New Smart Growth money makes all the right moves; COPE

Irene Gentle - The Flamborough Post June 6, 2003

Better public transit and less-congested highways. That's the aim of a new $645 million injection into transportation infrastructure in Hamilton and Niagara, announced earlier this week.

The cash comes under the province's Smart Growth category.

Expected programs include the expansion of GO Transit services including a third track from Burlington to Hamilton, as well as a new commuter bus-rail service for Golden Horseshoe municipalities. A shuttle bus to Hamilton airport will be studied to the tune of $575,000, while Hamilton will receive almost $3.5 million to rejuvenate its current bus fleet.

Roads won't be ignored. On the books for this area is the construction of a section of road on Hwy. 6.

The cash goes hand in hand with the government's proposed Smart Transportation Bill, which has been garnering much controversy among critics.

The bill aims to allow the province to identify transportation corridors - either for roads or public transit - early in order to plan for transportation growth before congestion hits a crisis stage.

But critics feel the bill will do away with much-needed environmental assessments, prevent conflicts from going before the Ontario Municipal Board and do away with the rights of property owners, whose land could be expropriated.

Minister of Transportation spokesperson Bill Nichols denied all these charges.

A press conference opposing Bill 25 staged by a variety of environmental groups, including Citizens Opposed to Paving the Escarpment (COPE) and the Coalition on the Niagara Escarpment (CONE) earlier this week was attended by Ancaster-Dundas- Flamborough-Aldershot MPP Ted McMeekin.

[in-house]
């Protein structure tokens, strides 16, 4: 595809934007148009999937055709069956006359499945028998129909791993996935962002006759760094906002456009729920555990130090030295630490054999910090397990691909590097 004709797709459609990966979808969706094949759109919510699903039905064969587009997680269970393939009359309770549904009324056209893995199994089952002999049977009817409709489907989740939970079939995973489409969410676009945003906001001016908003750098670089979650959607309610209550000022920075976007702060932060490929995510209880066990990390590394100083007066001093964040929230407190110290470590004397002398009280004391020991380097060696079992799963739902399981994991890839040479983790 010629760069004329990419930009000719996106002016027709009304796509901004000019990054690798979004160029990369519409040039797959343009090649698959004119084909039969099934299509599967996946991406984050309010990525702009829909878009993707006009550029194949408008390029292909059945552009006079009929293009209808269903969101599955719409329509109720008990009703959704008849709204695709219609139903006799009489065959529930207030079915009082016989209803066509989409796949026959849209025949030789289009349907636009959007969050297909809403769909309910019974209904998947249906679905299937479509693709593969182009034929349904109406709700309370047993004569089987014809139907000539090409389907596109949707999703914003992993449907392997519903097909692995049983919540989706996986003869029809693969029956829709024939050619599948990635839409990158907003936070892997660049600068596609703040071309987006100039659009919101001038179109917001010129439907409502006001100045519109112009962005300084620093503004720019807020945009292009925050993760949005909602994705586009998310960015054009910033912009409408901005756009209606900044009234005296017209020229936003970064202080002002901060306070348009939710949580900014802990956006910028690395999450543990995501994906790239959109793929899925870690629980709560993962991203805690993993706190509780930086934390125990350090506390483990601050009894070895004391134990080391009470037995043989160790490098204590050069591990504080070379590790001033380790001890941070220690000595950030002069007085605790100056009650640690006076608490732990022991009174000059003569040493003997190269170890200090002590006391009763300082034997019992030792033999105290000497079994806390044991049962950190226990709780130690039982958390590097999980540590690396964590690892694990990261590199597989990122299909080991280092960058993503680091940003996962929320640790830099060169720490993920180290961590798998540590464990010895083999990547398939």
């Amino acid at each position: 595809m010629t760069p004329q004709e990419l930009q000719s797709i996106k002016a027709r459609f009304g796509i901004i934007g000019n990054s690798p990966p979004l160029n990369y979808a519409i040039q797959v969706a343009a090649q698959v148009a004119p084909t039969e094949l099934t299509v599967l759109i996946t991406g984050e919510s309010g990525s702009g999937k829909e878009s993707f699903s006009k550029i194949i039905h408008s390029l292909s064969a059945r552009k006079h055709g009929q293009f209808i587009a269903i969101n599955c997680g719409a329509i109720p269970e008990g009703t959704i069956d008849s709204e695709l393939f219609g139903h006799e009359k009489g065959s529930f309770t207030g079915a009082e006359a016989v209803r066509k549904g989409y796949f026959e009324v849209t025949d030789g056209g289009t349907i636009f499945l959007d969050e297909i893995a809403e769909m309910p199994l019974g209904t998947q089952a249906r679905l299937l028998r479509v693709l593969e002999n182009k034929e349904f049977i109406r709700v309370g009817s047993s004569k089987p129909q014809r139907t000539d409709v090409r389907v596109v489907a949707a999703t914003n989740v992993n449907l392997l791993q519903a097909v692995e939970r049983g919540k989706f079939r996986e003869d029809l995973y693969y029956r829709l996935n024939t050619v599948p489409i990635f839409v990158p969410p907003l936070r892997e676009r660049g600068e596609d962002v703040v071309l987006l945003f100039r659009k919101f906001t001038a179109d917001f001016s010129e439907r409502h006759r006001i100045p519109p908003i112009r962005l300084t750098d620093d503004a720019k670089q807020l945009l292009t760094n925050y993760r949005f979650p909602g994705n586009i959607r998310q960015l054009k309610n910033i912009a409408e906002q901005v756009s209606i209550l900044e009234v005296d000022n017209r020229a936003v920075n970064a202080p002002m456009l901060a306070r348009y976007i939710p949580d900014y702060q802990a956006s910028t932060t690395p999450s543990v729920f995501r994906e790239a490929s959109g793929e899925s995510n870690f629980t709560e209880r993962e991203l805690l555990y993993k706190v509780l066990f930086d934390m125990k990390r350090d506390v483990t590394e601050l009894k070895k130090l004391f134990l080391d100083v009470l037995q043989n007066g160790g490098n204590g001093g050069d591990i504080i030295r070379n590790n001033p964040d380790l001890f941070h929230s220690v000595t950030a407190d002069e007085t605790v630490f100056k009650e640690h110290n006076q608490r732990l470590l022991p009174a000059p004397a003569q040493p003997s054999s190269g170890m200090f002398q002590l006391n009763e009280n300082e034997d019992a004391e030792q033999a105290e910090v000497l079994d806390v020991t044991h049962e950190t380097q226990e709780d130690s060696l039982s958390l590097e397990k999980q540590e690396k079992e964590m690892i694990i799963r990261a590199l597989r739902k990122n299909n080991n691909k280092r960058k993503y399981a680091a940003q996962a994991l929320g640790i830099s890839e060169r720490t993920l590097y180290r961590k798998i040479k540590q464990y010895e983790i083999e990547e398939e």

He feels the growing criticism had an effect on Transportation Minister Frank Klees. "The Minister said in the House that he has asked his staff to review the concerns that have been expressed," he said.

And COPE Vice-chair Dave Eckersley was thrilled with the new Smart Growth funding announcements, saying it is exactly what groups like his have been calling for.

"They're doing a lot of what the different groups have been asking for - a better integrated transit system," he said.

Now he wants the province to apply the same rigour to the proposed mid-peninsula hwy., aimed at easing traffic congestion between Niagara and Toronto. With improved alternatives in place, the road may not be needed at all, said Eckersley.

And the province can make it go away simply by ordering a full environmental assessment, entailing a needs study. That could spell the end of the road. "That may be a good no-lose solution," he said.

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